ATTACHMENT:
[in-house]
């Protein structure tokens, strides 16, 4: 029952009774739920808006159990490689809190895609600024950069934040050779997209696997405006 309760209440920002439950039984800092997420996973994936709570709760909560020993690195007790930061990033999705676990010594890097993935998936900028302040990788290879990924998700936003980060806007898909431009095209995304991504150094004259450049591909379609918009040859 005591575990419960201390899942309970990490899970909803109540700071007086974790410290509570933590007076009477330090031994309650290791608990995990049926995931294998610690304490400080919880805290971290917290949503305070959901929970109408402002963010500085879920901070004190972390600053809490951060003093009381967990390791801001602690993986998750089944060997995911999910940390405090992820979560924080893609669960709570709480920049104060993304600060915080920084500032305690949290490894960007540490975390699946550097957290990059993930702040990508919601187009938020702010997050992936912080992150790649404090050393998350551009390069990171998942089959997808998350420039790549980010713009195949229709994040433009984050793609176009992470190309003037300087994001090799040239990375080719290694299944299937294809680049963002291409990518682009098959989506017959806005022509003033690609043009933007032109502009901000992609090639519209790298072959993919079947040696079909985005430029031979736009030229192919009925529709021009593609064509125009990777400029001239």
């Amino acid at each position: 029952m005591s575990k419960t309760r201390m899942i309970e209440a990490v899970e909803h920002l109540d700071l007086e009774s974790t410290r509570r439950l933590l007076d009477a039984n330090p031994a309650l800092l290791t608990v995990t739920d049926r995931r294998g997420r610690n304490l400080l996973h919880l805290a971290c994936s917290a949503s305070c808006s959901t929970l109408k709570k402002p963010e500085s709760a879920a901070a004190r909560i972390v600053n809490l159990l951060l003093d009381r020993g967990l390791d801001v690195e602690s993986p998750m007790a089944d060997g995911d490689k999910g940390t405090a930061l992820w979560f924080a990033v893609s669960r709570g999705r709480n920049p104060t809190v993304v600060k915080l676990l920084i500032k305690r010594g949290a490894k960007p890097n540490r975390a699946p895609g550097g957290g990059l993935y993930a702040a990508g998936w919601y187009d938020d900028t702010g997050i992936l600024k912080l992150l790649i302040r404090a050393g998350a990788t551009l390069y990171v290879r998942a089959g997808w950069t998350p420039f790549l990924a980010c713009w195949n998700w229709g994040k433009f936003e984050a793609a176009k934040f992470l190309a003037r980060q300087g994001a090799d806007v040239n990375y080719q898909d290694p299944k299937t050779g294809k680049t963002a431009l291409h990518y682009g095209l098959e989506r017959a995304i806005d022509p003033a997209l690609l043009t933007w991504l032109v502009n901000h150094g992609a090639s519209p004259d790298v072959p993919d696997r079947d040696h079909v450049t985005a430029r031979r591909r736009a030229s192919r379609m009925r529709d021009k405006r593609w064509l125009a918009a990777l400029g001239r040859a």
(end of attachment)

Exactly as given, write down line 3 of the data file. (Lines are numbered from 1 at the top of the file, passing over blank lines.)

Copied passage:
């Amino acid at each position: 029952m005591s575990k419960t309760r201390m899942i309970e209440a990490v899970e909803h920002l109540d700071l007086e009774s974790t410290r509570r439950l933590l007076d009477a039984n330090p031994a309650l800092l290791t608990v995990t739920d049926r995931r294998g997420r610690n304490l400080l996973h919880l805290a971290c994936s917290a949503s305070c808006s959901t929970l109408k709570k402002p963010e500085s709760a879920a901070a004190r909560i972390v600053n809490l159990l951060l003093d009381r020993g967990l390791d801001v690195e602690s993986p998750m007790a089944d060997g995911d490689k999910g940390t405090a930061l992820w979560f924080a990033v893609s669960r709570g999705r709480n920049p104060t809190v993304v600060k915080l676990l920084i500032k305690r010594g949290a490894k960007p890097n540490r975390a699946p895609g550097g957290g990059l993935y993930a702040a990508g998936w919601y187009d938020d900028t702010g997050i992936l600024k912080l992150l790649i302040r404090a050393g998350a990788t551009l390069y990171v290879r998942a089959g997808w950069t998350p420039f790549l990924a980010c713009w195949n998700w229709g994040k433009f936003e984050a793609a176009k934040f992470l190309a003037r980060q300087g994001a090799d806007v040239n990375y080719q898909d290694p299944k299937t050779g294809k680049t963002a431009l291409h990518y682009g095209l098959e989506r017959a995304i806005d022509p003033a997209l690609l043009t933007w991504l032109v502009n901000h150094g992609a090639s519209p004259d790298v072959p993919d696997r079947d040696h079909v450049t985005a430029r031979r591909r736009a030229s192919r379609m009925r529709d021009k405006r593609w064509l125009a918009a990777l400029g001239r040859a």